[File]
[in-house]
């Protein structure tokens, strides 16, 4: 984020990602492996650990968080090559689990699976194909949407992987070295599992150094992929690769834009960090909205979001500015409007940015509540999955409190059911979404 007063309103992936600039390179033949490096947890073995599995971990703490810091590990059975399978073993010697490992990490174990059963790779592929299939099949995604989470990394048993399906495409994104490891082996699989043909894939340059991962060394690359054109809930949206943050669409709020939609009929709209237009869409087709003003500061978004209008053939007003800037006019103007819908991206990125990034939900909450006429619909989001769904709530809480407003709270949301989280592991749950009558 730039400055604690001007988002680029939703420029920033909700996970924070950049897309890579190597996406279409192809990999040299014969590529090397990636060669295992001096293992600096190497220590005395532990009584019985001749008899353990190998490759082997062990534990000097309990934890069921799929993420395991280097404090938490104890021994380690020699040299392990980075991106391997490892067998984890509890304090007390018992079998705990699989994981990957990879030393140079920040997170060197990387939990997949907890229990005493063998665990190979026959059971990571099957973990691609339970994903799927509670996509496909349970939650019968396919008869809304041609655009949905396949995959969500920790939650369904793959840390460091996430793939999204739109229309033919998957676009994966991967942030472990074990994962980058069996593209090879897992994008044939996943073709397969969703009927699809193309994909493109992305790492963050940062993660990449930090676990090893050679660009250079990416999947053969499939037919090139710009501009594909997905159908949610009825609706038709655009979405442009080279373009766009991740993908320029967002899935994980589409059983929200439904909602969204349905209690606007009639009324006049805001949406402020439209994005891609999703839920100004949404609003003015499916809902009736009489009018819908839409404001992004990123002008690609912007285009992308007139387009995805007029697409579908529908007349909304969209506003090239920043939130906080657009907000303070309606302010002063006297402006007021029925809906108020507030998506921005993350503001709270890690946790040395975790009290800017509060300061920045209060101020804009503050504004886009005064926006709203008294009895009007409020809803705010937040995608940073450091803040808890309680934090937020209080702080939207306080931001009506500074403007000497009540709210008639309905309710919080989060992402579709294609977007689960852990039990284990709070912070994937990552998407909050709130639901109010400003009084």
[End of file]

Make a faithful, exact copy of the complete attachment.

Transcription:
[in-house]
């Protein structure tokens, strides 16, 4: 984020990602492996650990968080090559689990699976194909949407992987070295599992150094992929690769834009960090909205979001500015409007940015509540999955409190059911979404 007063309103992936600039390179033949490096947890073995599995971990703490810091590990059975399978073993010697490992990490174990059963790779592929299939099949995604989470990394048993399906495409994104490891082996699989043909894939340059991962060394690359054109809930949206943050669409709020939609009929709209237009869409087709003003500061978004209008053939007003800037006019103007819908991206990125990034939900909450006429619909989001769904709530809480407003709270949301989280592991749950009558 730039400055604690001007988002680029939703420029920033909700996970924070950049897309890579190597996406279409192809990999040299014969590529090397990636060669295992001096293992600096190497220590005395532990009584019985001749008899353990190998490759082997062990534990000097309990934890069921799929993420395991280097404090938490104890021994380690020699040299392990980075991106391997490892067998984890509890304090007390018992079998705990699989994981990957990879030393140079920040997170060197990387939990997949907890229990005493063998665990190979026959059971990571099957973990691609339970994903799927509670996509496909349970939650019968396919008869809304041609655009949905396949995959969500920790939650369904793959840390460091996430793939999204739109229309033919998957676009994966991967942030472990074990994962980058069996593209090879897992994008044939996943073709397969969703009927699809193309994909493109992305790492963050940062993660990449930090676990090893050679660009250079990416999947053969499939037919090139710009501009594909997905159908949610009825609706038709655009979405442009080279373009766009991740993908320029967002899935994980589409059983929200439904909602969204349905209690606007009639009324006049805001949406402020439209994005891609999703839920100004949404609003003015499916809902009736009489009018819908839409404001992004990123002008690609912007285009992308007139387009995805007029697409579908529908007349909304969209506003090239920043939130906080657009907000303070309606302010002063006297402006007021029925809906108020507030998506921005993350503001709270890690946790040395975790009290800017509060300061920045209060101020804009503050504004886009005064926006709203008294009895009007409020809803705010937040995608940073450091803040808890309680934090937020209080702080939207306080931001009506500074403007000497009540709210008639309905309710919080989060992402579709294609977007689960852990039990284990709070912070994937990552998407909050709130639901109010400003009084």